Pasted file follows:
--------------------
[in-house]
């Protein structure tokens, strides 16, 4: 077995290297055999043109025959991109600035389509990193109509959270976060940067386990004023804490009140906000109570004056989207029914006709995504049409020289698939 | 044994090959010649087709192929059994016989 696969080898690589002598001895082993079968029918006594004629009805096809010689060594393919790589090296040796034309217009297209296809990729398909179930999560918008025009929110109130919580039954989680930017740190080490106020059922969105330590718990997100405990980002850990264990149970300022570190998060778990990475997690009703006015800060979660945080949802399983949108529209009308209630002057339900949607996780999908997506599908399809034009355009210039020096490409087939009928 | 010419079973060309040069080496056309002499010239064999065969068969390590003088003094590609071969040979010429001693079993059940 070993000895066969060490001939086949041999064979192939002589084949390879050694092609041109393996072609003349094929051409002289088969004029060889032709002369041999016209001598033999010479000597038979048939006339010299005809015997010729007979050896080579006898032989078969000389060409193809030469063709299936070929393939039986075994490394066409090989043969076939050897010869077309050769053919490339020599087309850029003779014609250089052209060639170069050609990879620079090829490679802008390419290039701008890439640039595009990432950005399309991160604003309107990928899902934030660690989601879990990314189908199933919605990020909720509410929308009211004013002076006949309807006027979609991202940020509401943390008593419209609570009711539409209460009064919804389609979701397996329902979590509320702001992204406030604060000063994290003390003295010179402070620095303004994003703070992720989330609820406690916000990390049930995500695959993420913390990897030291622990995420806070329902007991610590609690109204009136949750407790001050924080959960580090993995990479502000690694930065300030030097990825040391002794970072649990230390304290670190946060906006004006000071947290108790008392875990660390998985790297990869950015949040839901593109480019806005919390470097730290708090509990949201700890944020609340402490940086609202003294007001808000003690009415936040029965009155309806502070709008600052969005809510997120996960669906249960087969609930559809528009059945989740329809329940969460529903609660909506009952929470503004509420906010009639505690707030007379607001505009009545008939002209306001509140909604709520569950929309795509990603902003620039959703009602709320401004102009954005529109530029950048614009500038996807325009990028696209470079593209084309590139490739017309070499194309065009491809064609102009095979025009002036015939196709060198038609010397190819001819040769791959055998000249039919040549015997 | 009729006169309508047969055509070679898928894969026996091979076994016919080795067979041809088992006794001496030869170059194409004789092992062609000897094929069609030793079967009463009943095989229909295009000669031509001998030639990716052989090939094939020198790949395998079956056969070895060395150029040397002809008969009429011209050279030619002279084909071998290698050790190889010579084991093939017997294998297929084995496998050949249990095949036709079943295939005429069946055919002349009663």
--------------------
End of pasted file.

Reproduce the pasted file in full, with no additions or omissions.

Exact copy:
[in-house]
């Protein structure tokens, strides 16, 4: 077995290297055999043109025959991109600035389509990193109509959270976060940067386990004023804490009140906000109570004056989207029914006709995504049409020289698939 | 044994090959010649087709192929059994016989 696969080898690589002598001895082993079968029918006594004629009805096809010689060594393919790589090296040796034309217009297209296809990729398909179930999560918008025009929110109130919580039954989680930017740190080490106020059922969105330590718990997100405990980002850990264990149970300022570190998060778990990475997690009703006015800060979660945080949802399983949108529209009308209630002057339900949607996780999908997506599908399809034009355009210039020096490409087939009928 | 010419079973060309040069080496056309002499010239064999065969068969390590003088003094590609071969040979010429001693079993059940 070993000895066969060490001939086949041999064979192939002589084949390879050694092609041109393996072609003349094929051409002289088969004029060889032709002369041999016209001598033999010479000597038979048939006339010299005809015997010729007979050896080579006898032989078969000389060409193809030469063709299936070929393939039986075994490394066409090989043969076939050897010869077309050769053919490339020599087309850029003779014609250089052209060639170069050609990879620079090829490679802008390419290039701008890439640039595009990432950005399309991160604003309107990928899902934030660690989601879990990314189908199933919605990020909720509410929308009211004013002076006949309807006027979609991202940020509401943390008593419209609570009711539409209460009064919804389609979701397996329902979590509320702001992204406030604060000063994290003390003295010179402070620095303004994003703070992720989330609820406690916000990390049930995500695959993420913390990897030291622990995420806070329902007991610590609690109204009136949750407790001050924080959960580090993995990479502000690694930065300030030097990825040391002794970072649990230390304290670190946060906006004006000071947290108790008392875990660390998985790297990869950015949040839901593109480019806005919390470097730290708090509990949201700890944020609340402490940086609202003294007001808000003690009415936040029965009155309806502070709008600052969005809510997120996960669906249960087969609930559809528009059945989740329809329940969460529903609660909506009952929470503004509420906010009639505690707030007379607001505009009545008939002209306001509140909604709520569950929309795509990603902003620039959703009602709320401004102009954005529109530029950048614009500038996807325009990028696209470079593209084309590139490739017309070499194309065009491809064609102009095979025009002036015939196709060198038609010397190819001819040769791959055998000249039919040549015997 | 009729006169309508047969055509070679898928894969026996091979076994016919080795067979041809088992006794001496030869170059194409004789092992062609000897094929069609030793079967009463009943095989229909295009000669031509001998030639990716052989090939094939020198790949395998079956056969070895060395150029040397002809008969009429011209050279030619002279084909071998290698050790190889010579084991093939017997294998297929084995496998050949249990095949036709079943295939005429069946055919002349009663």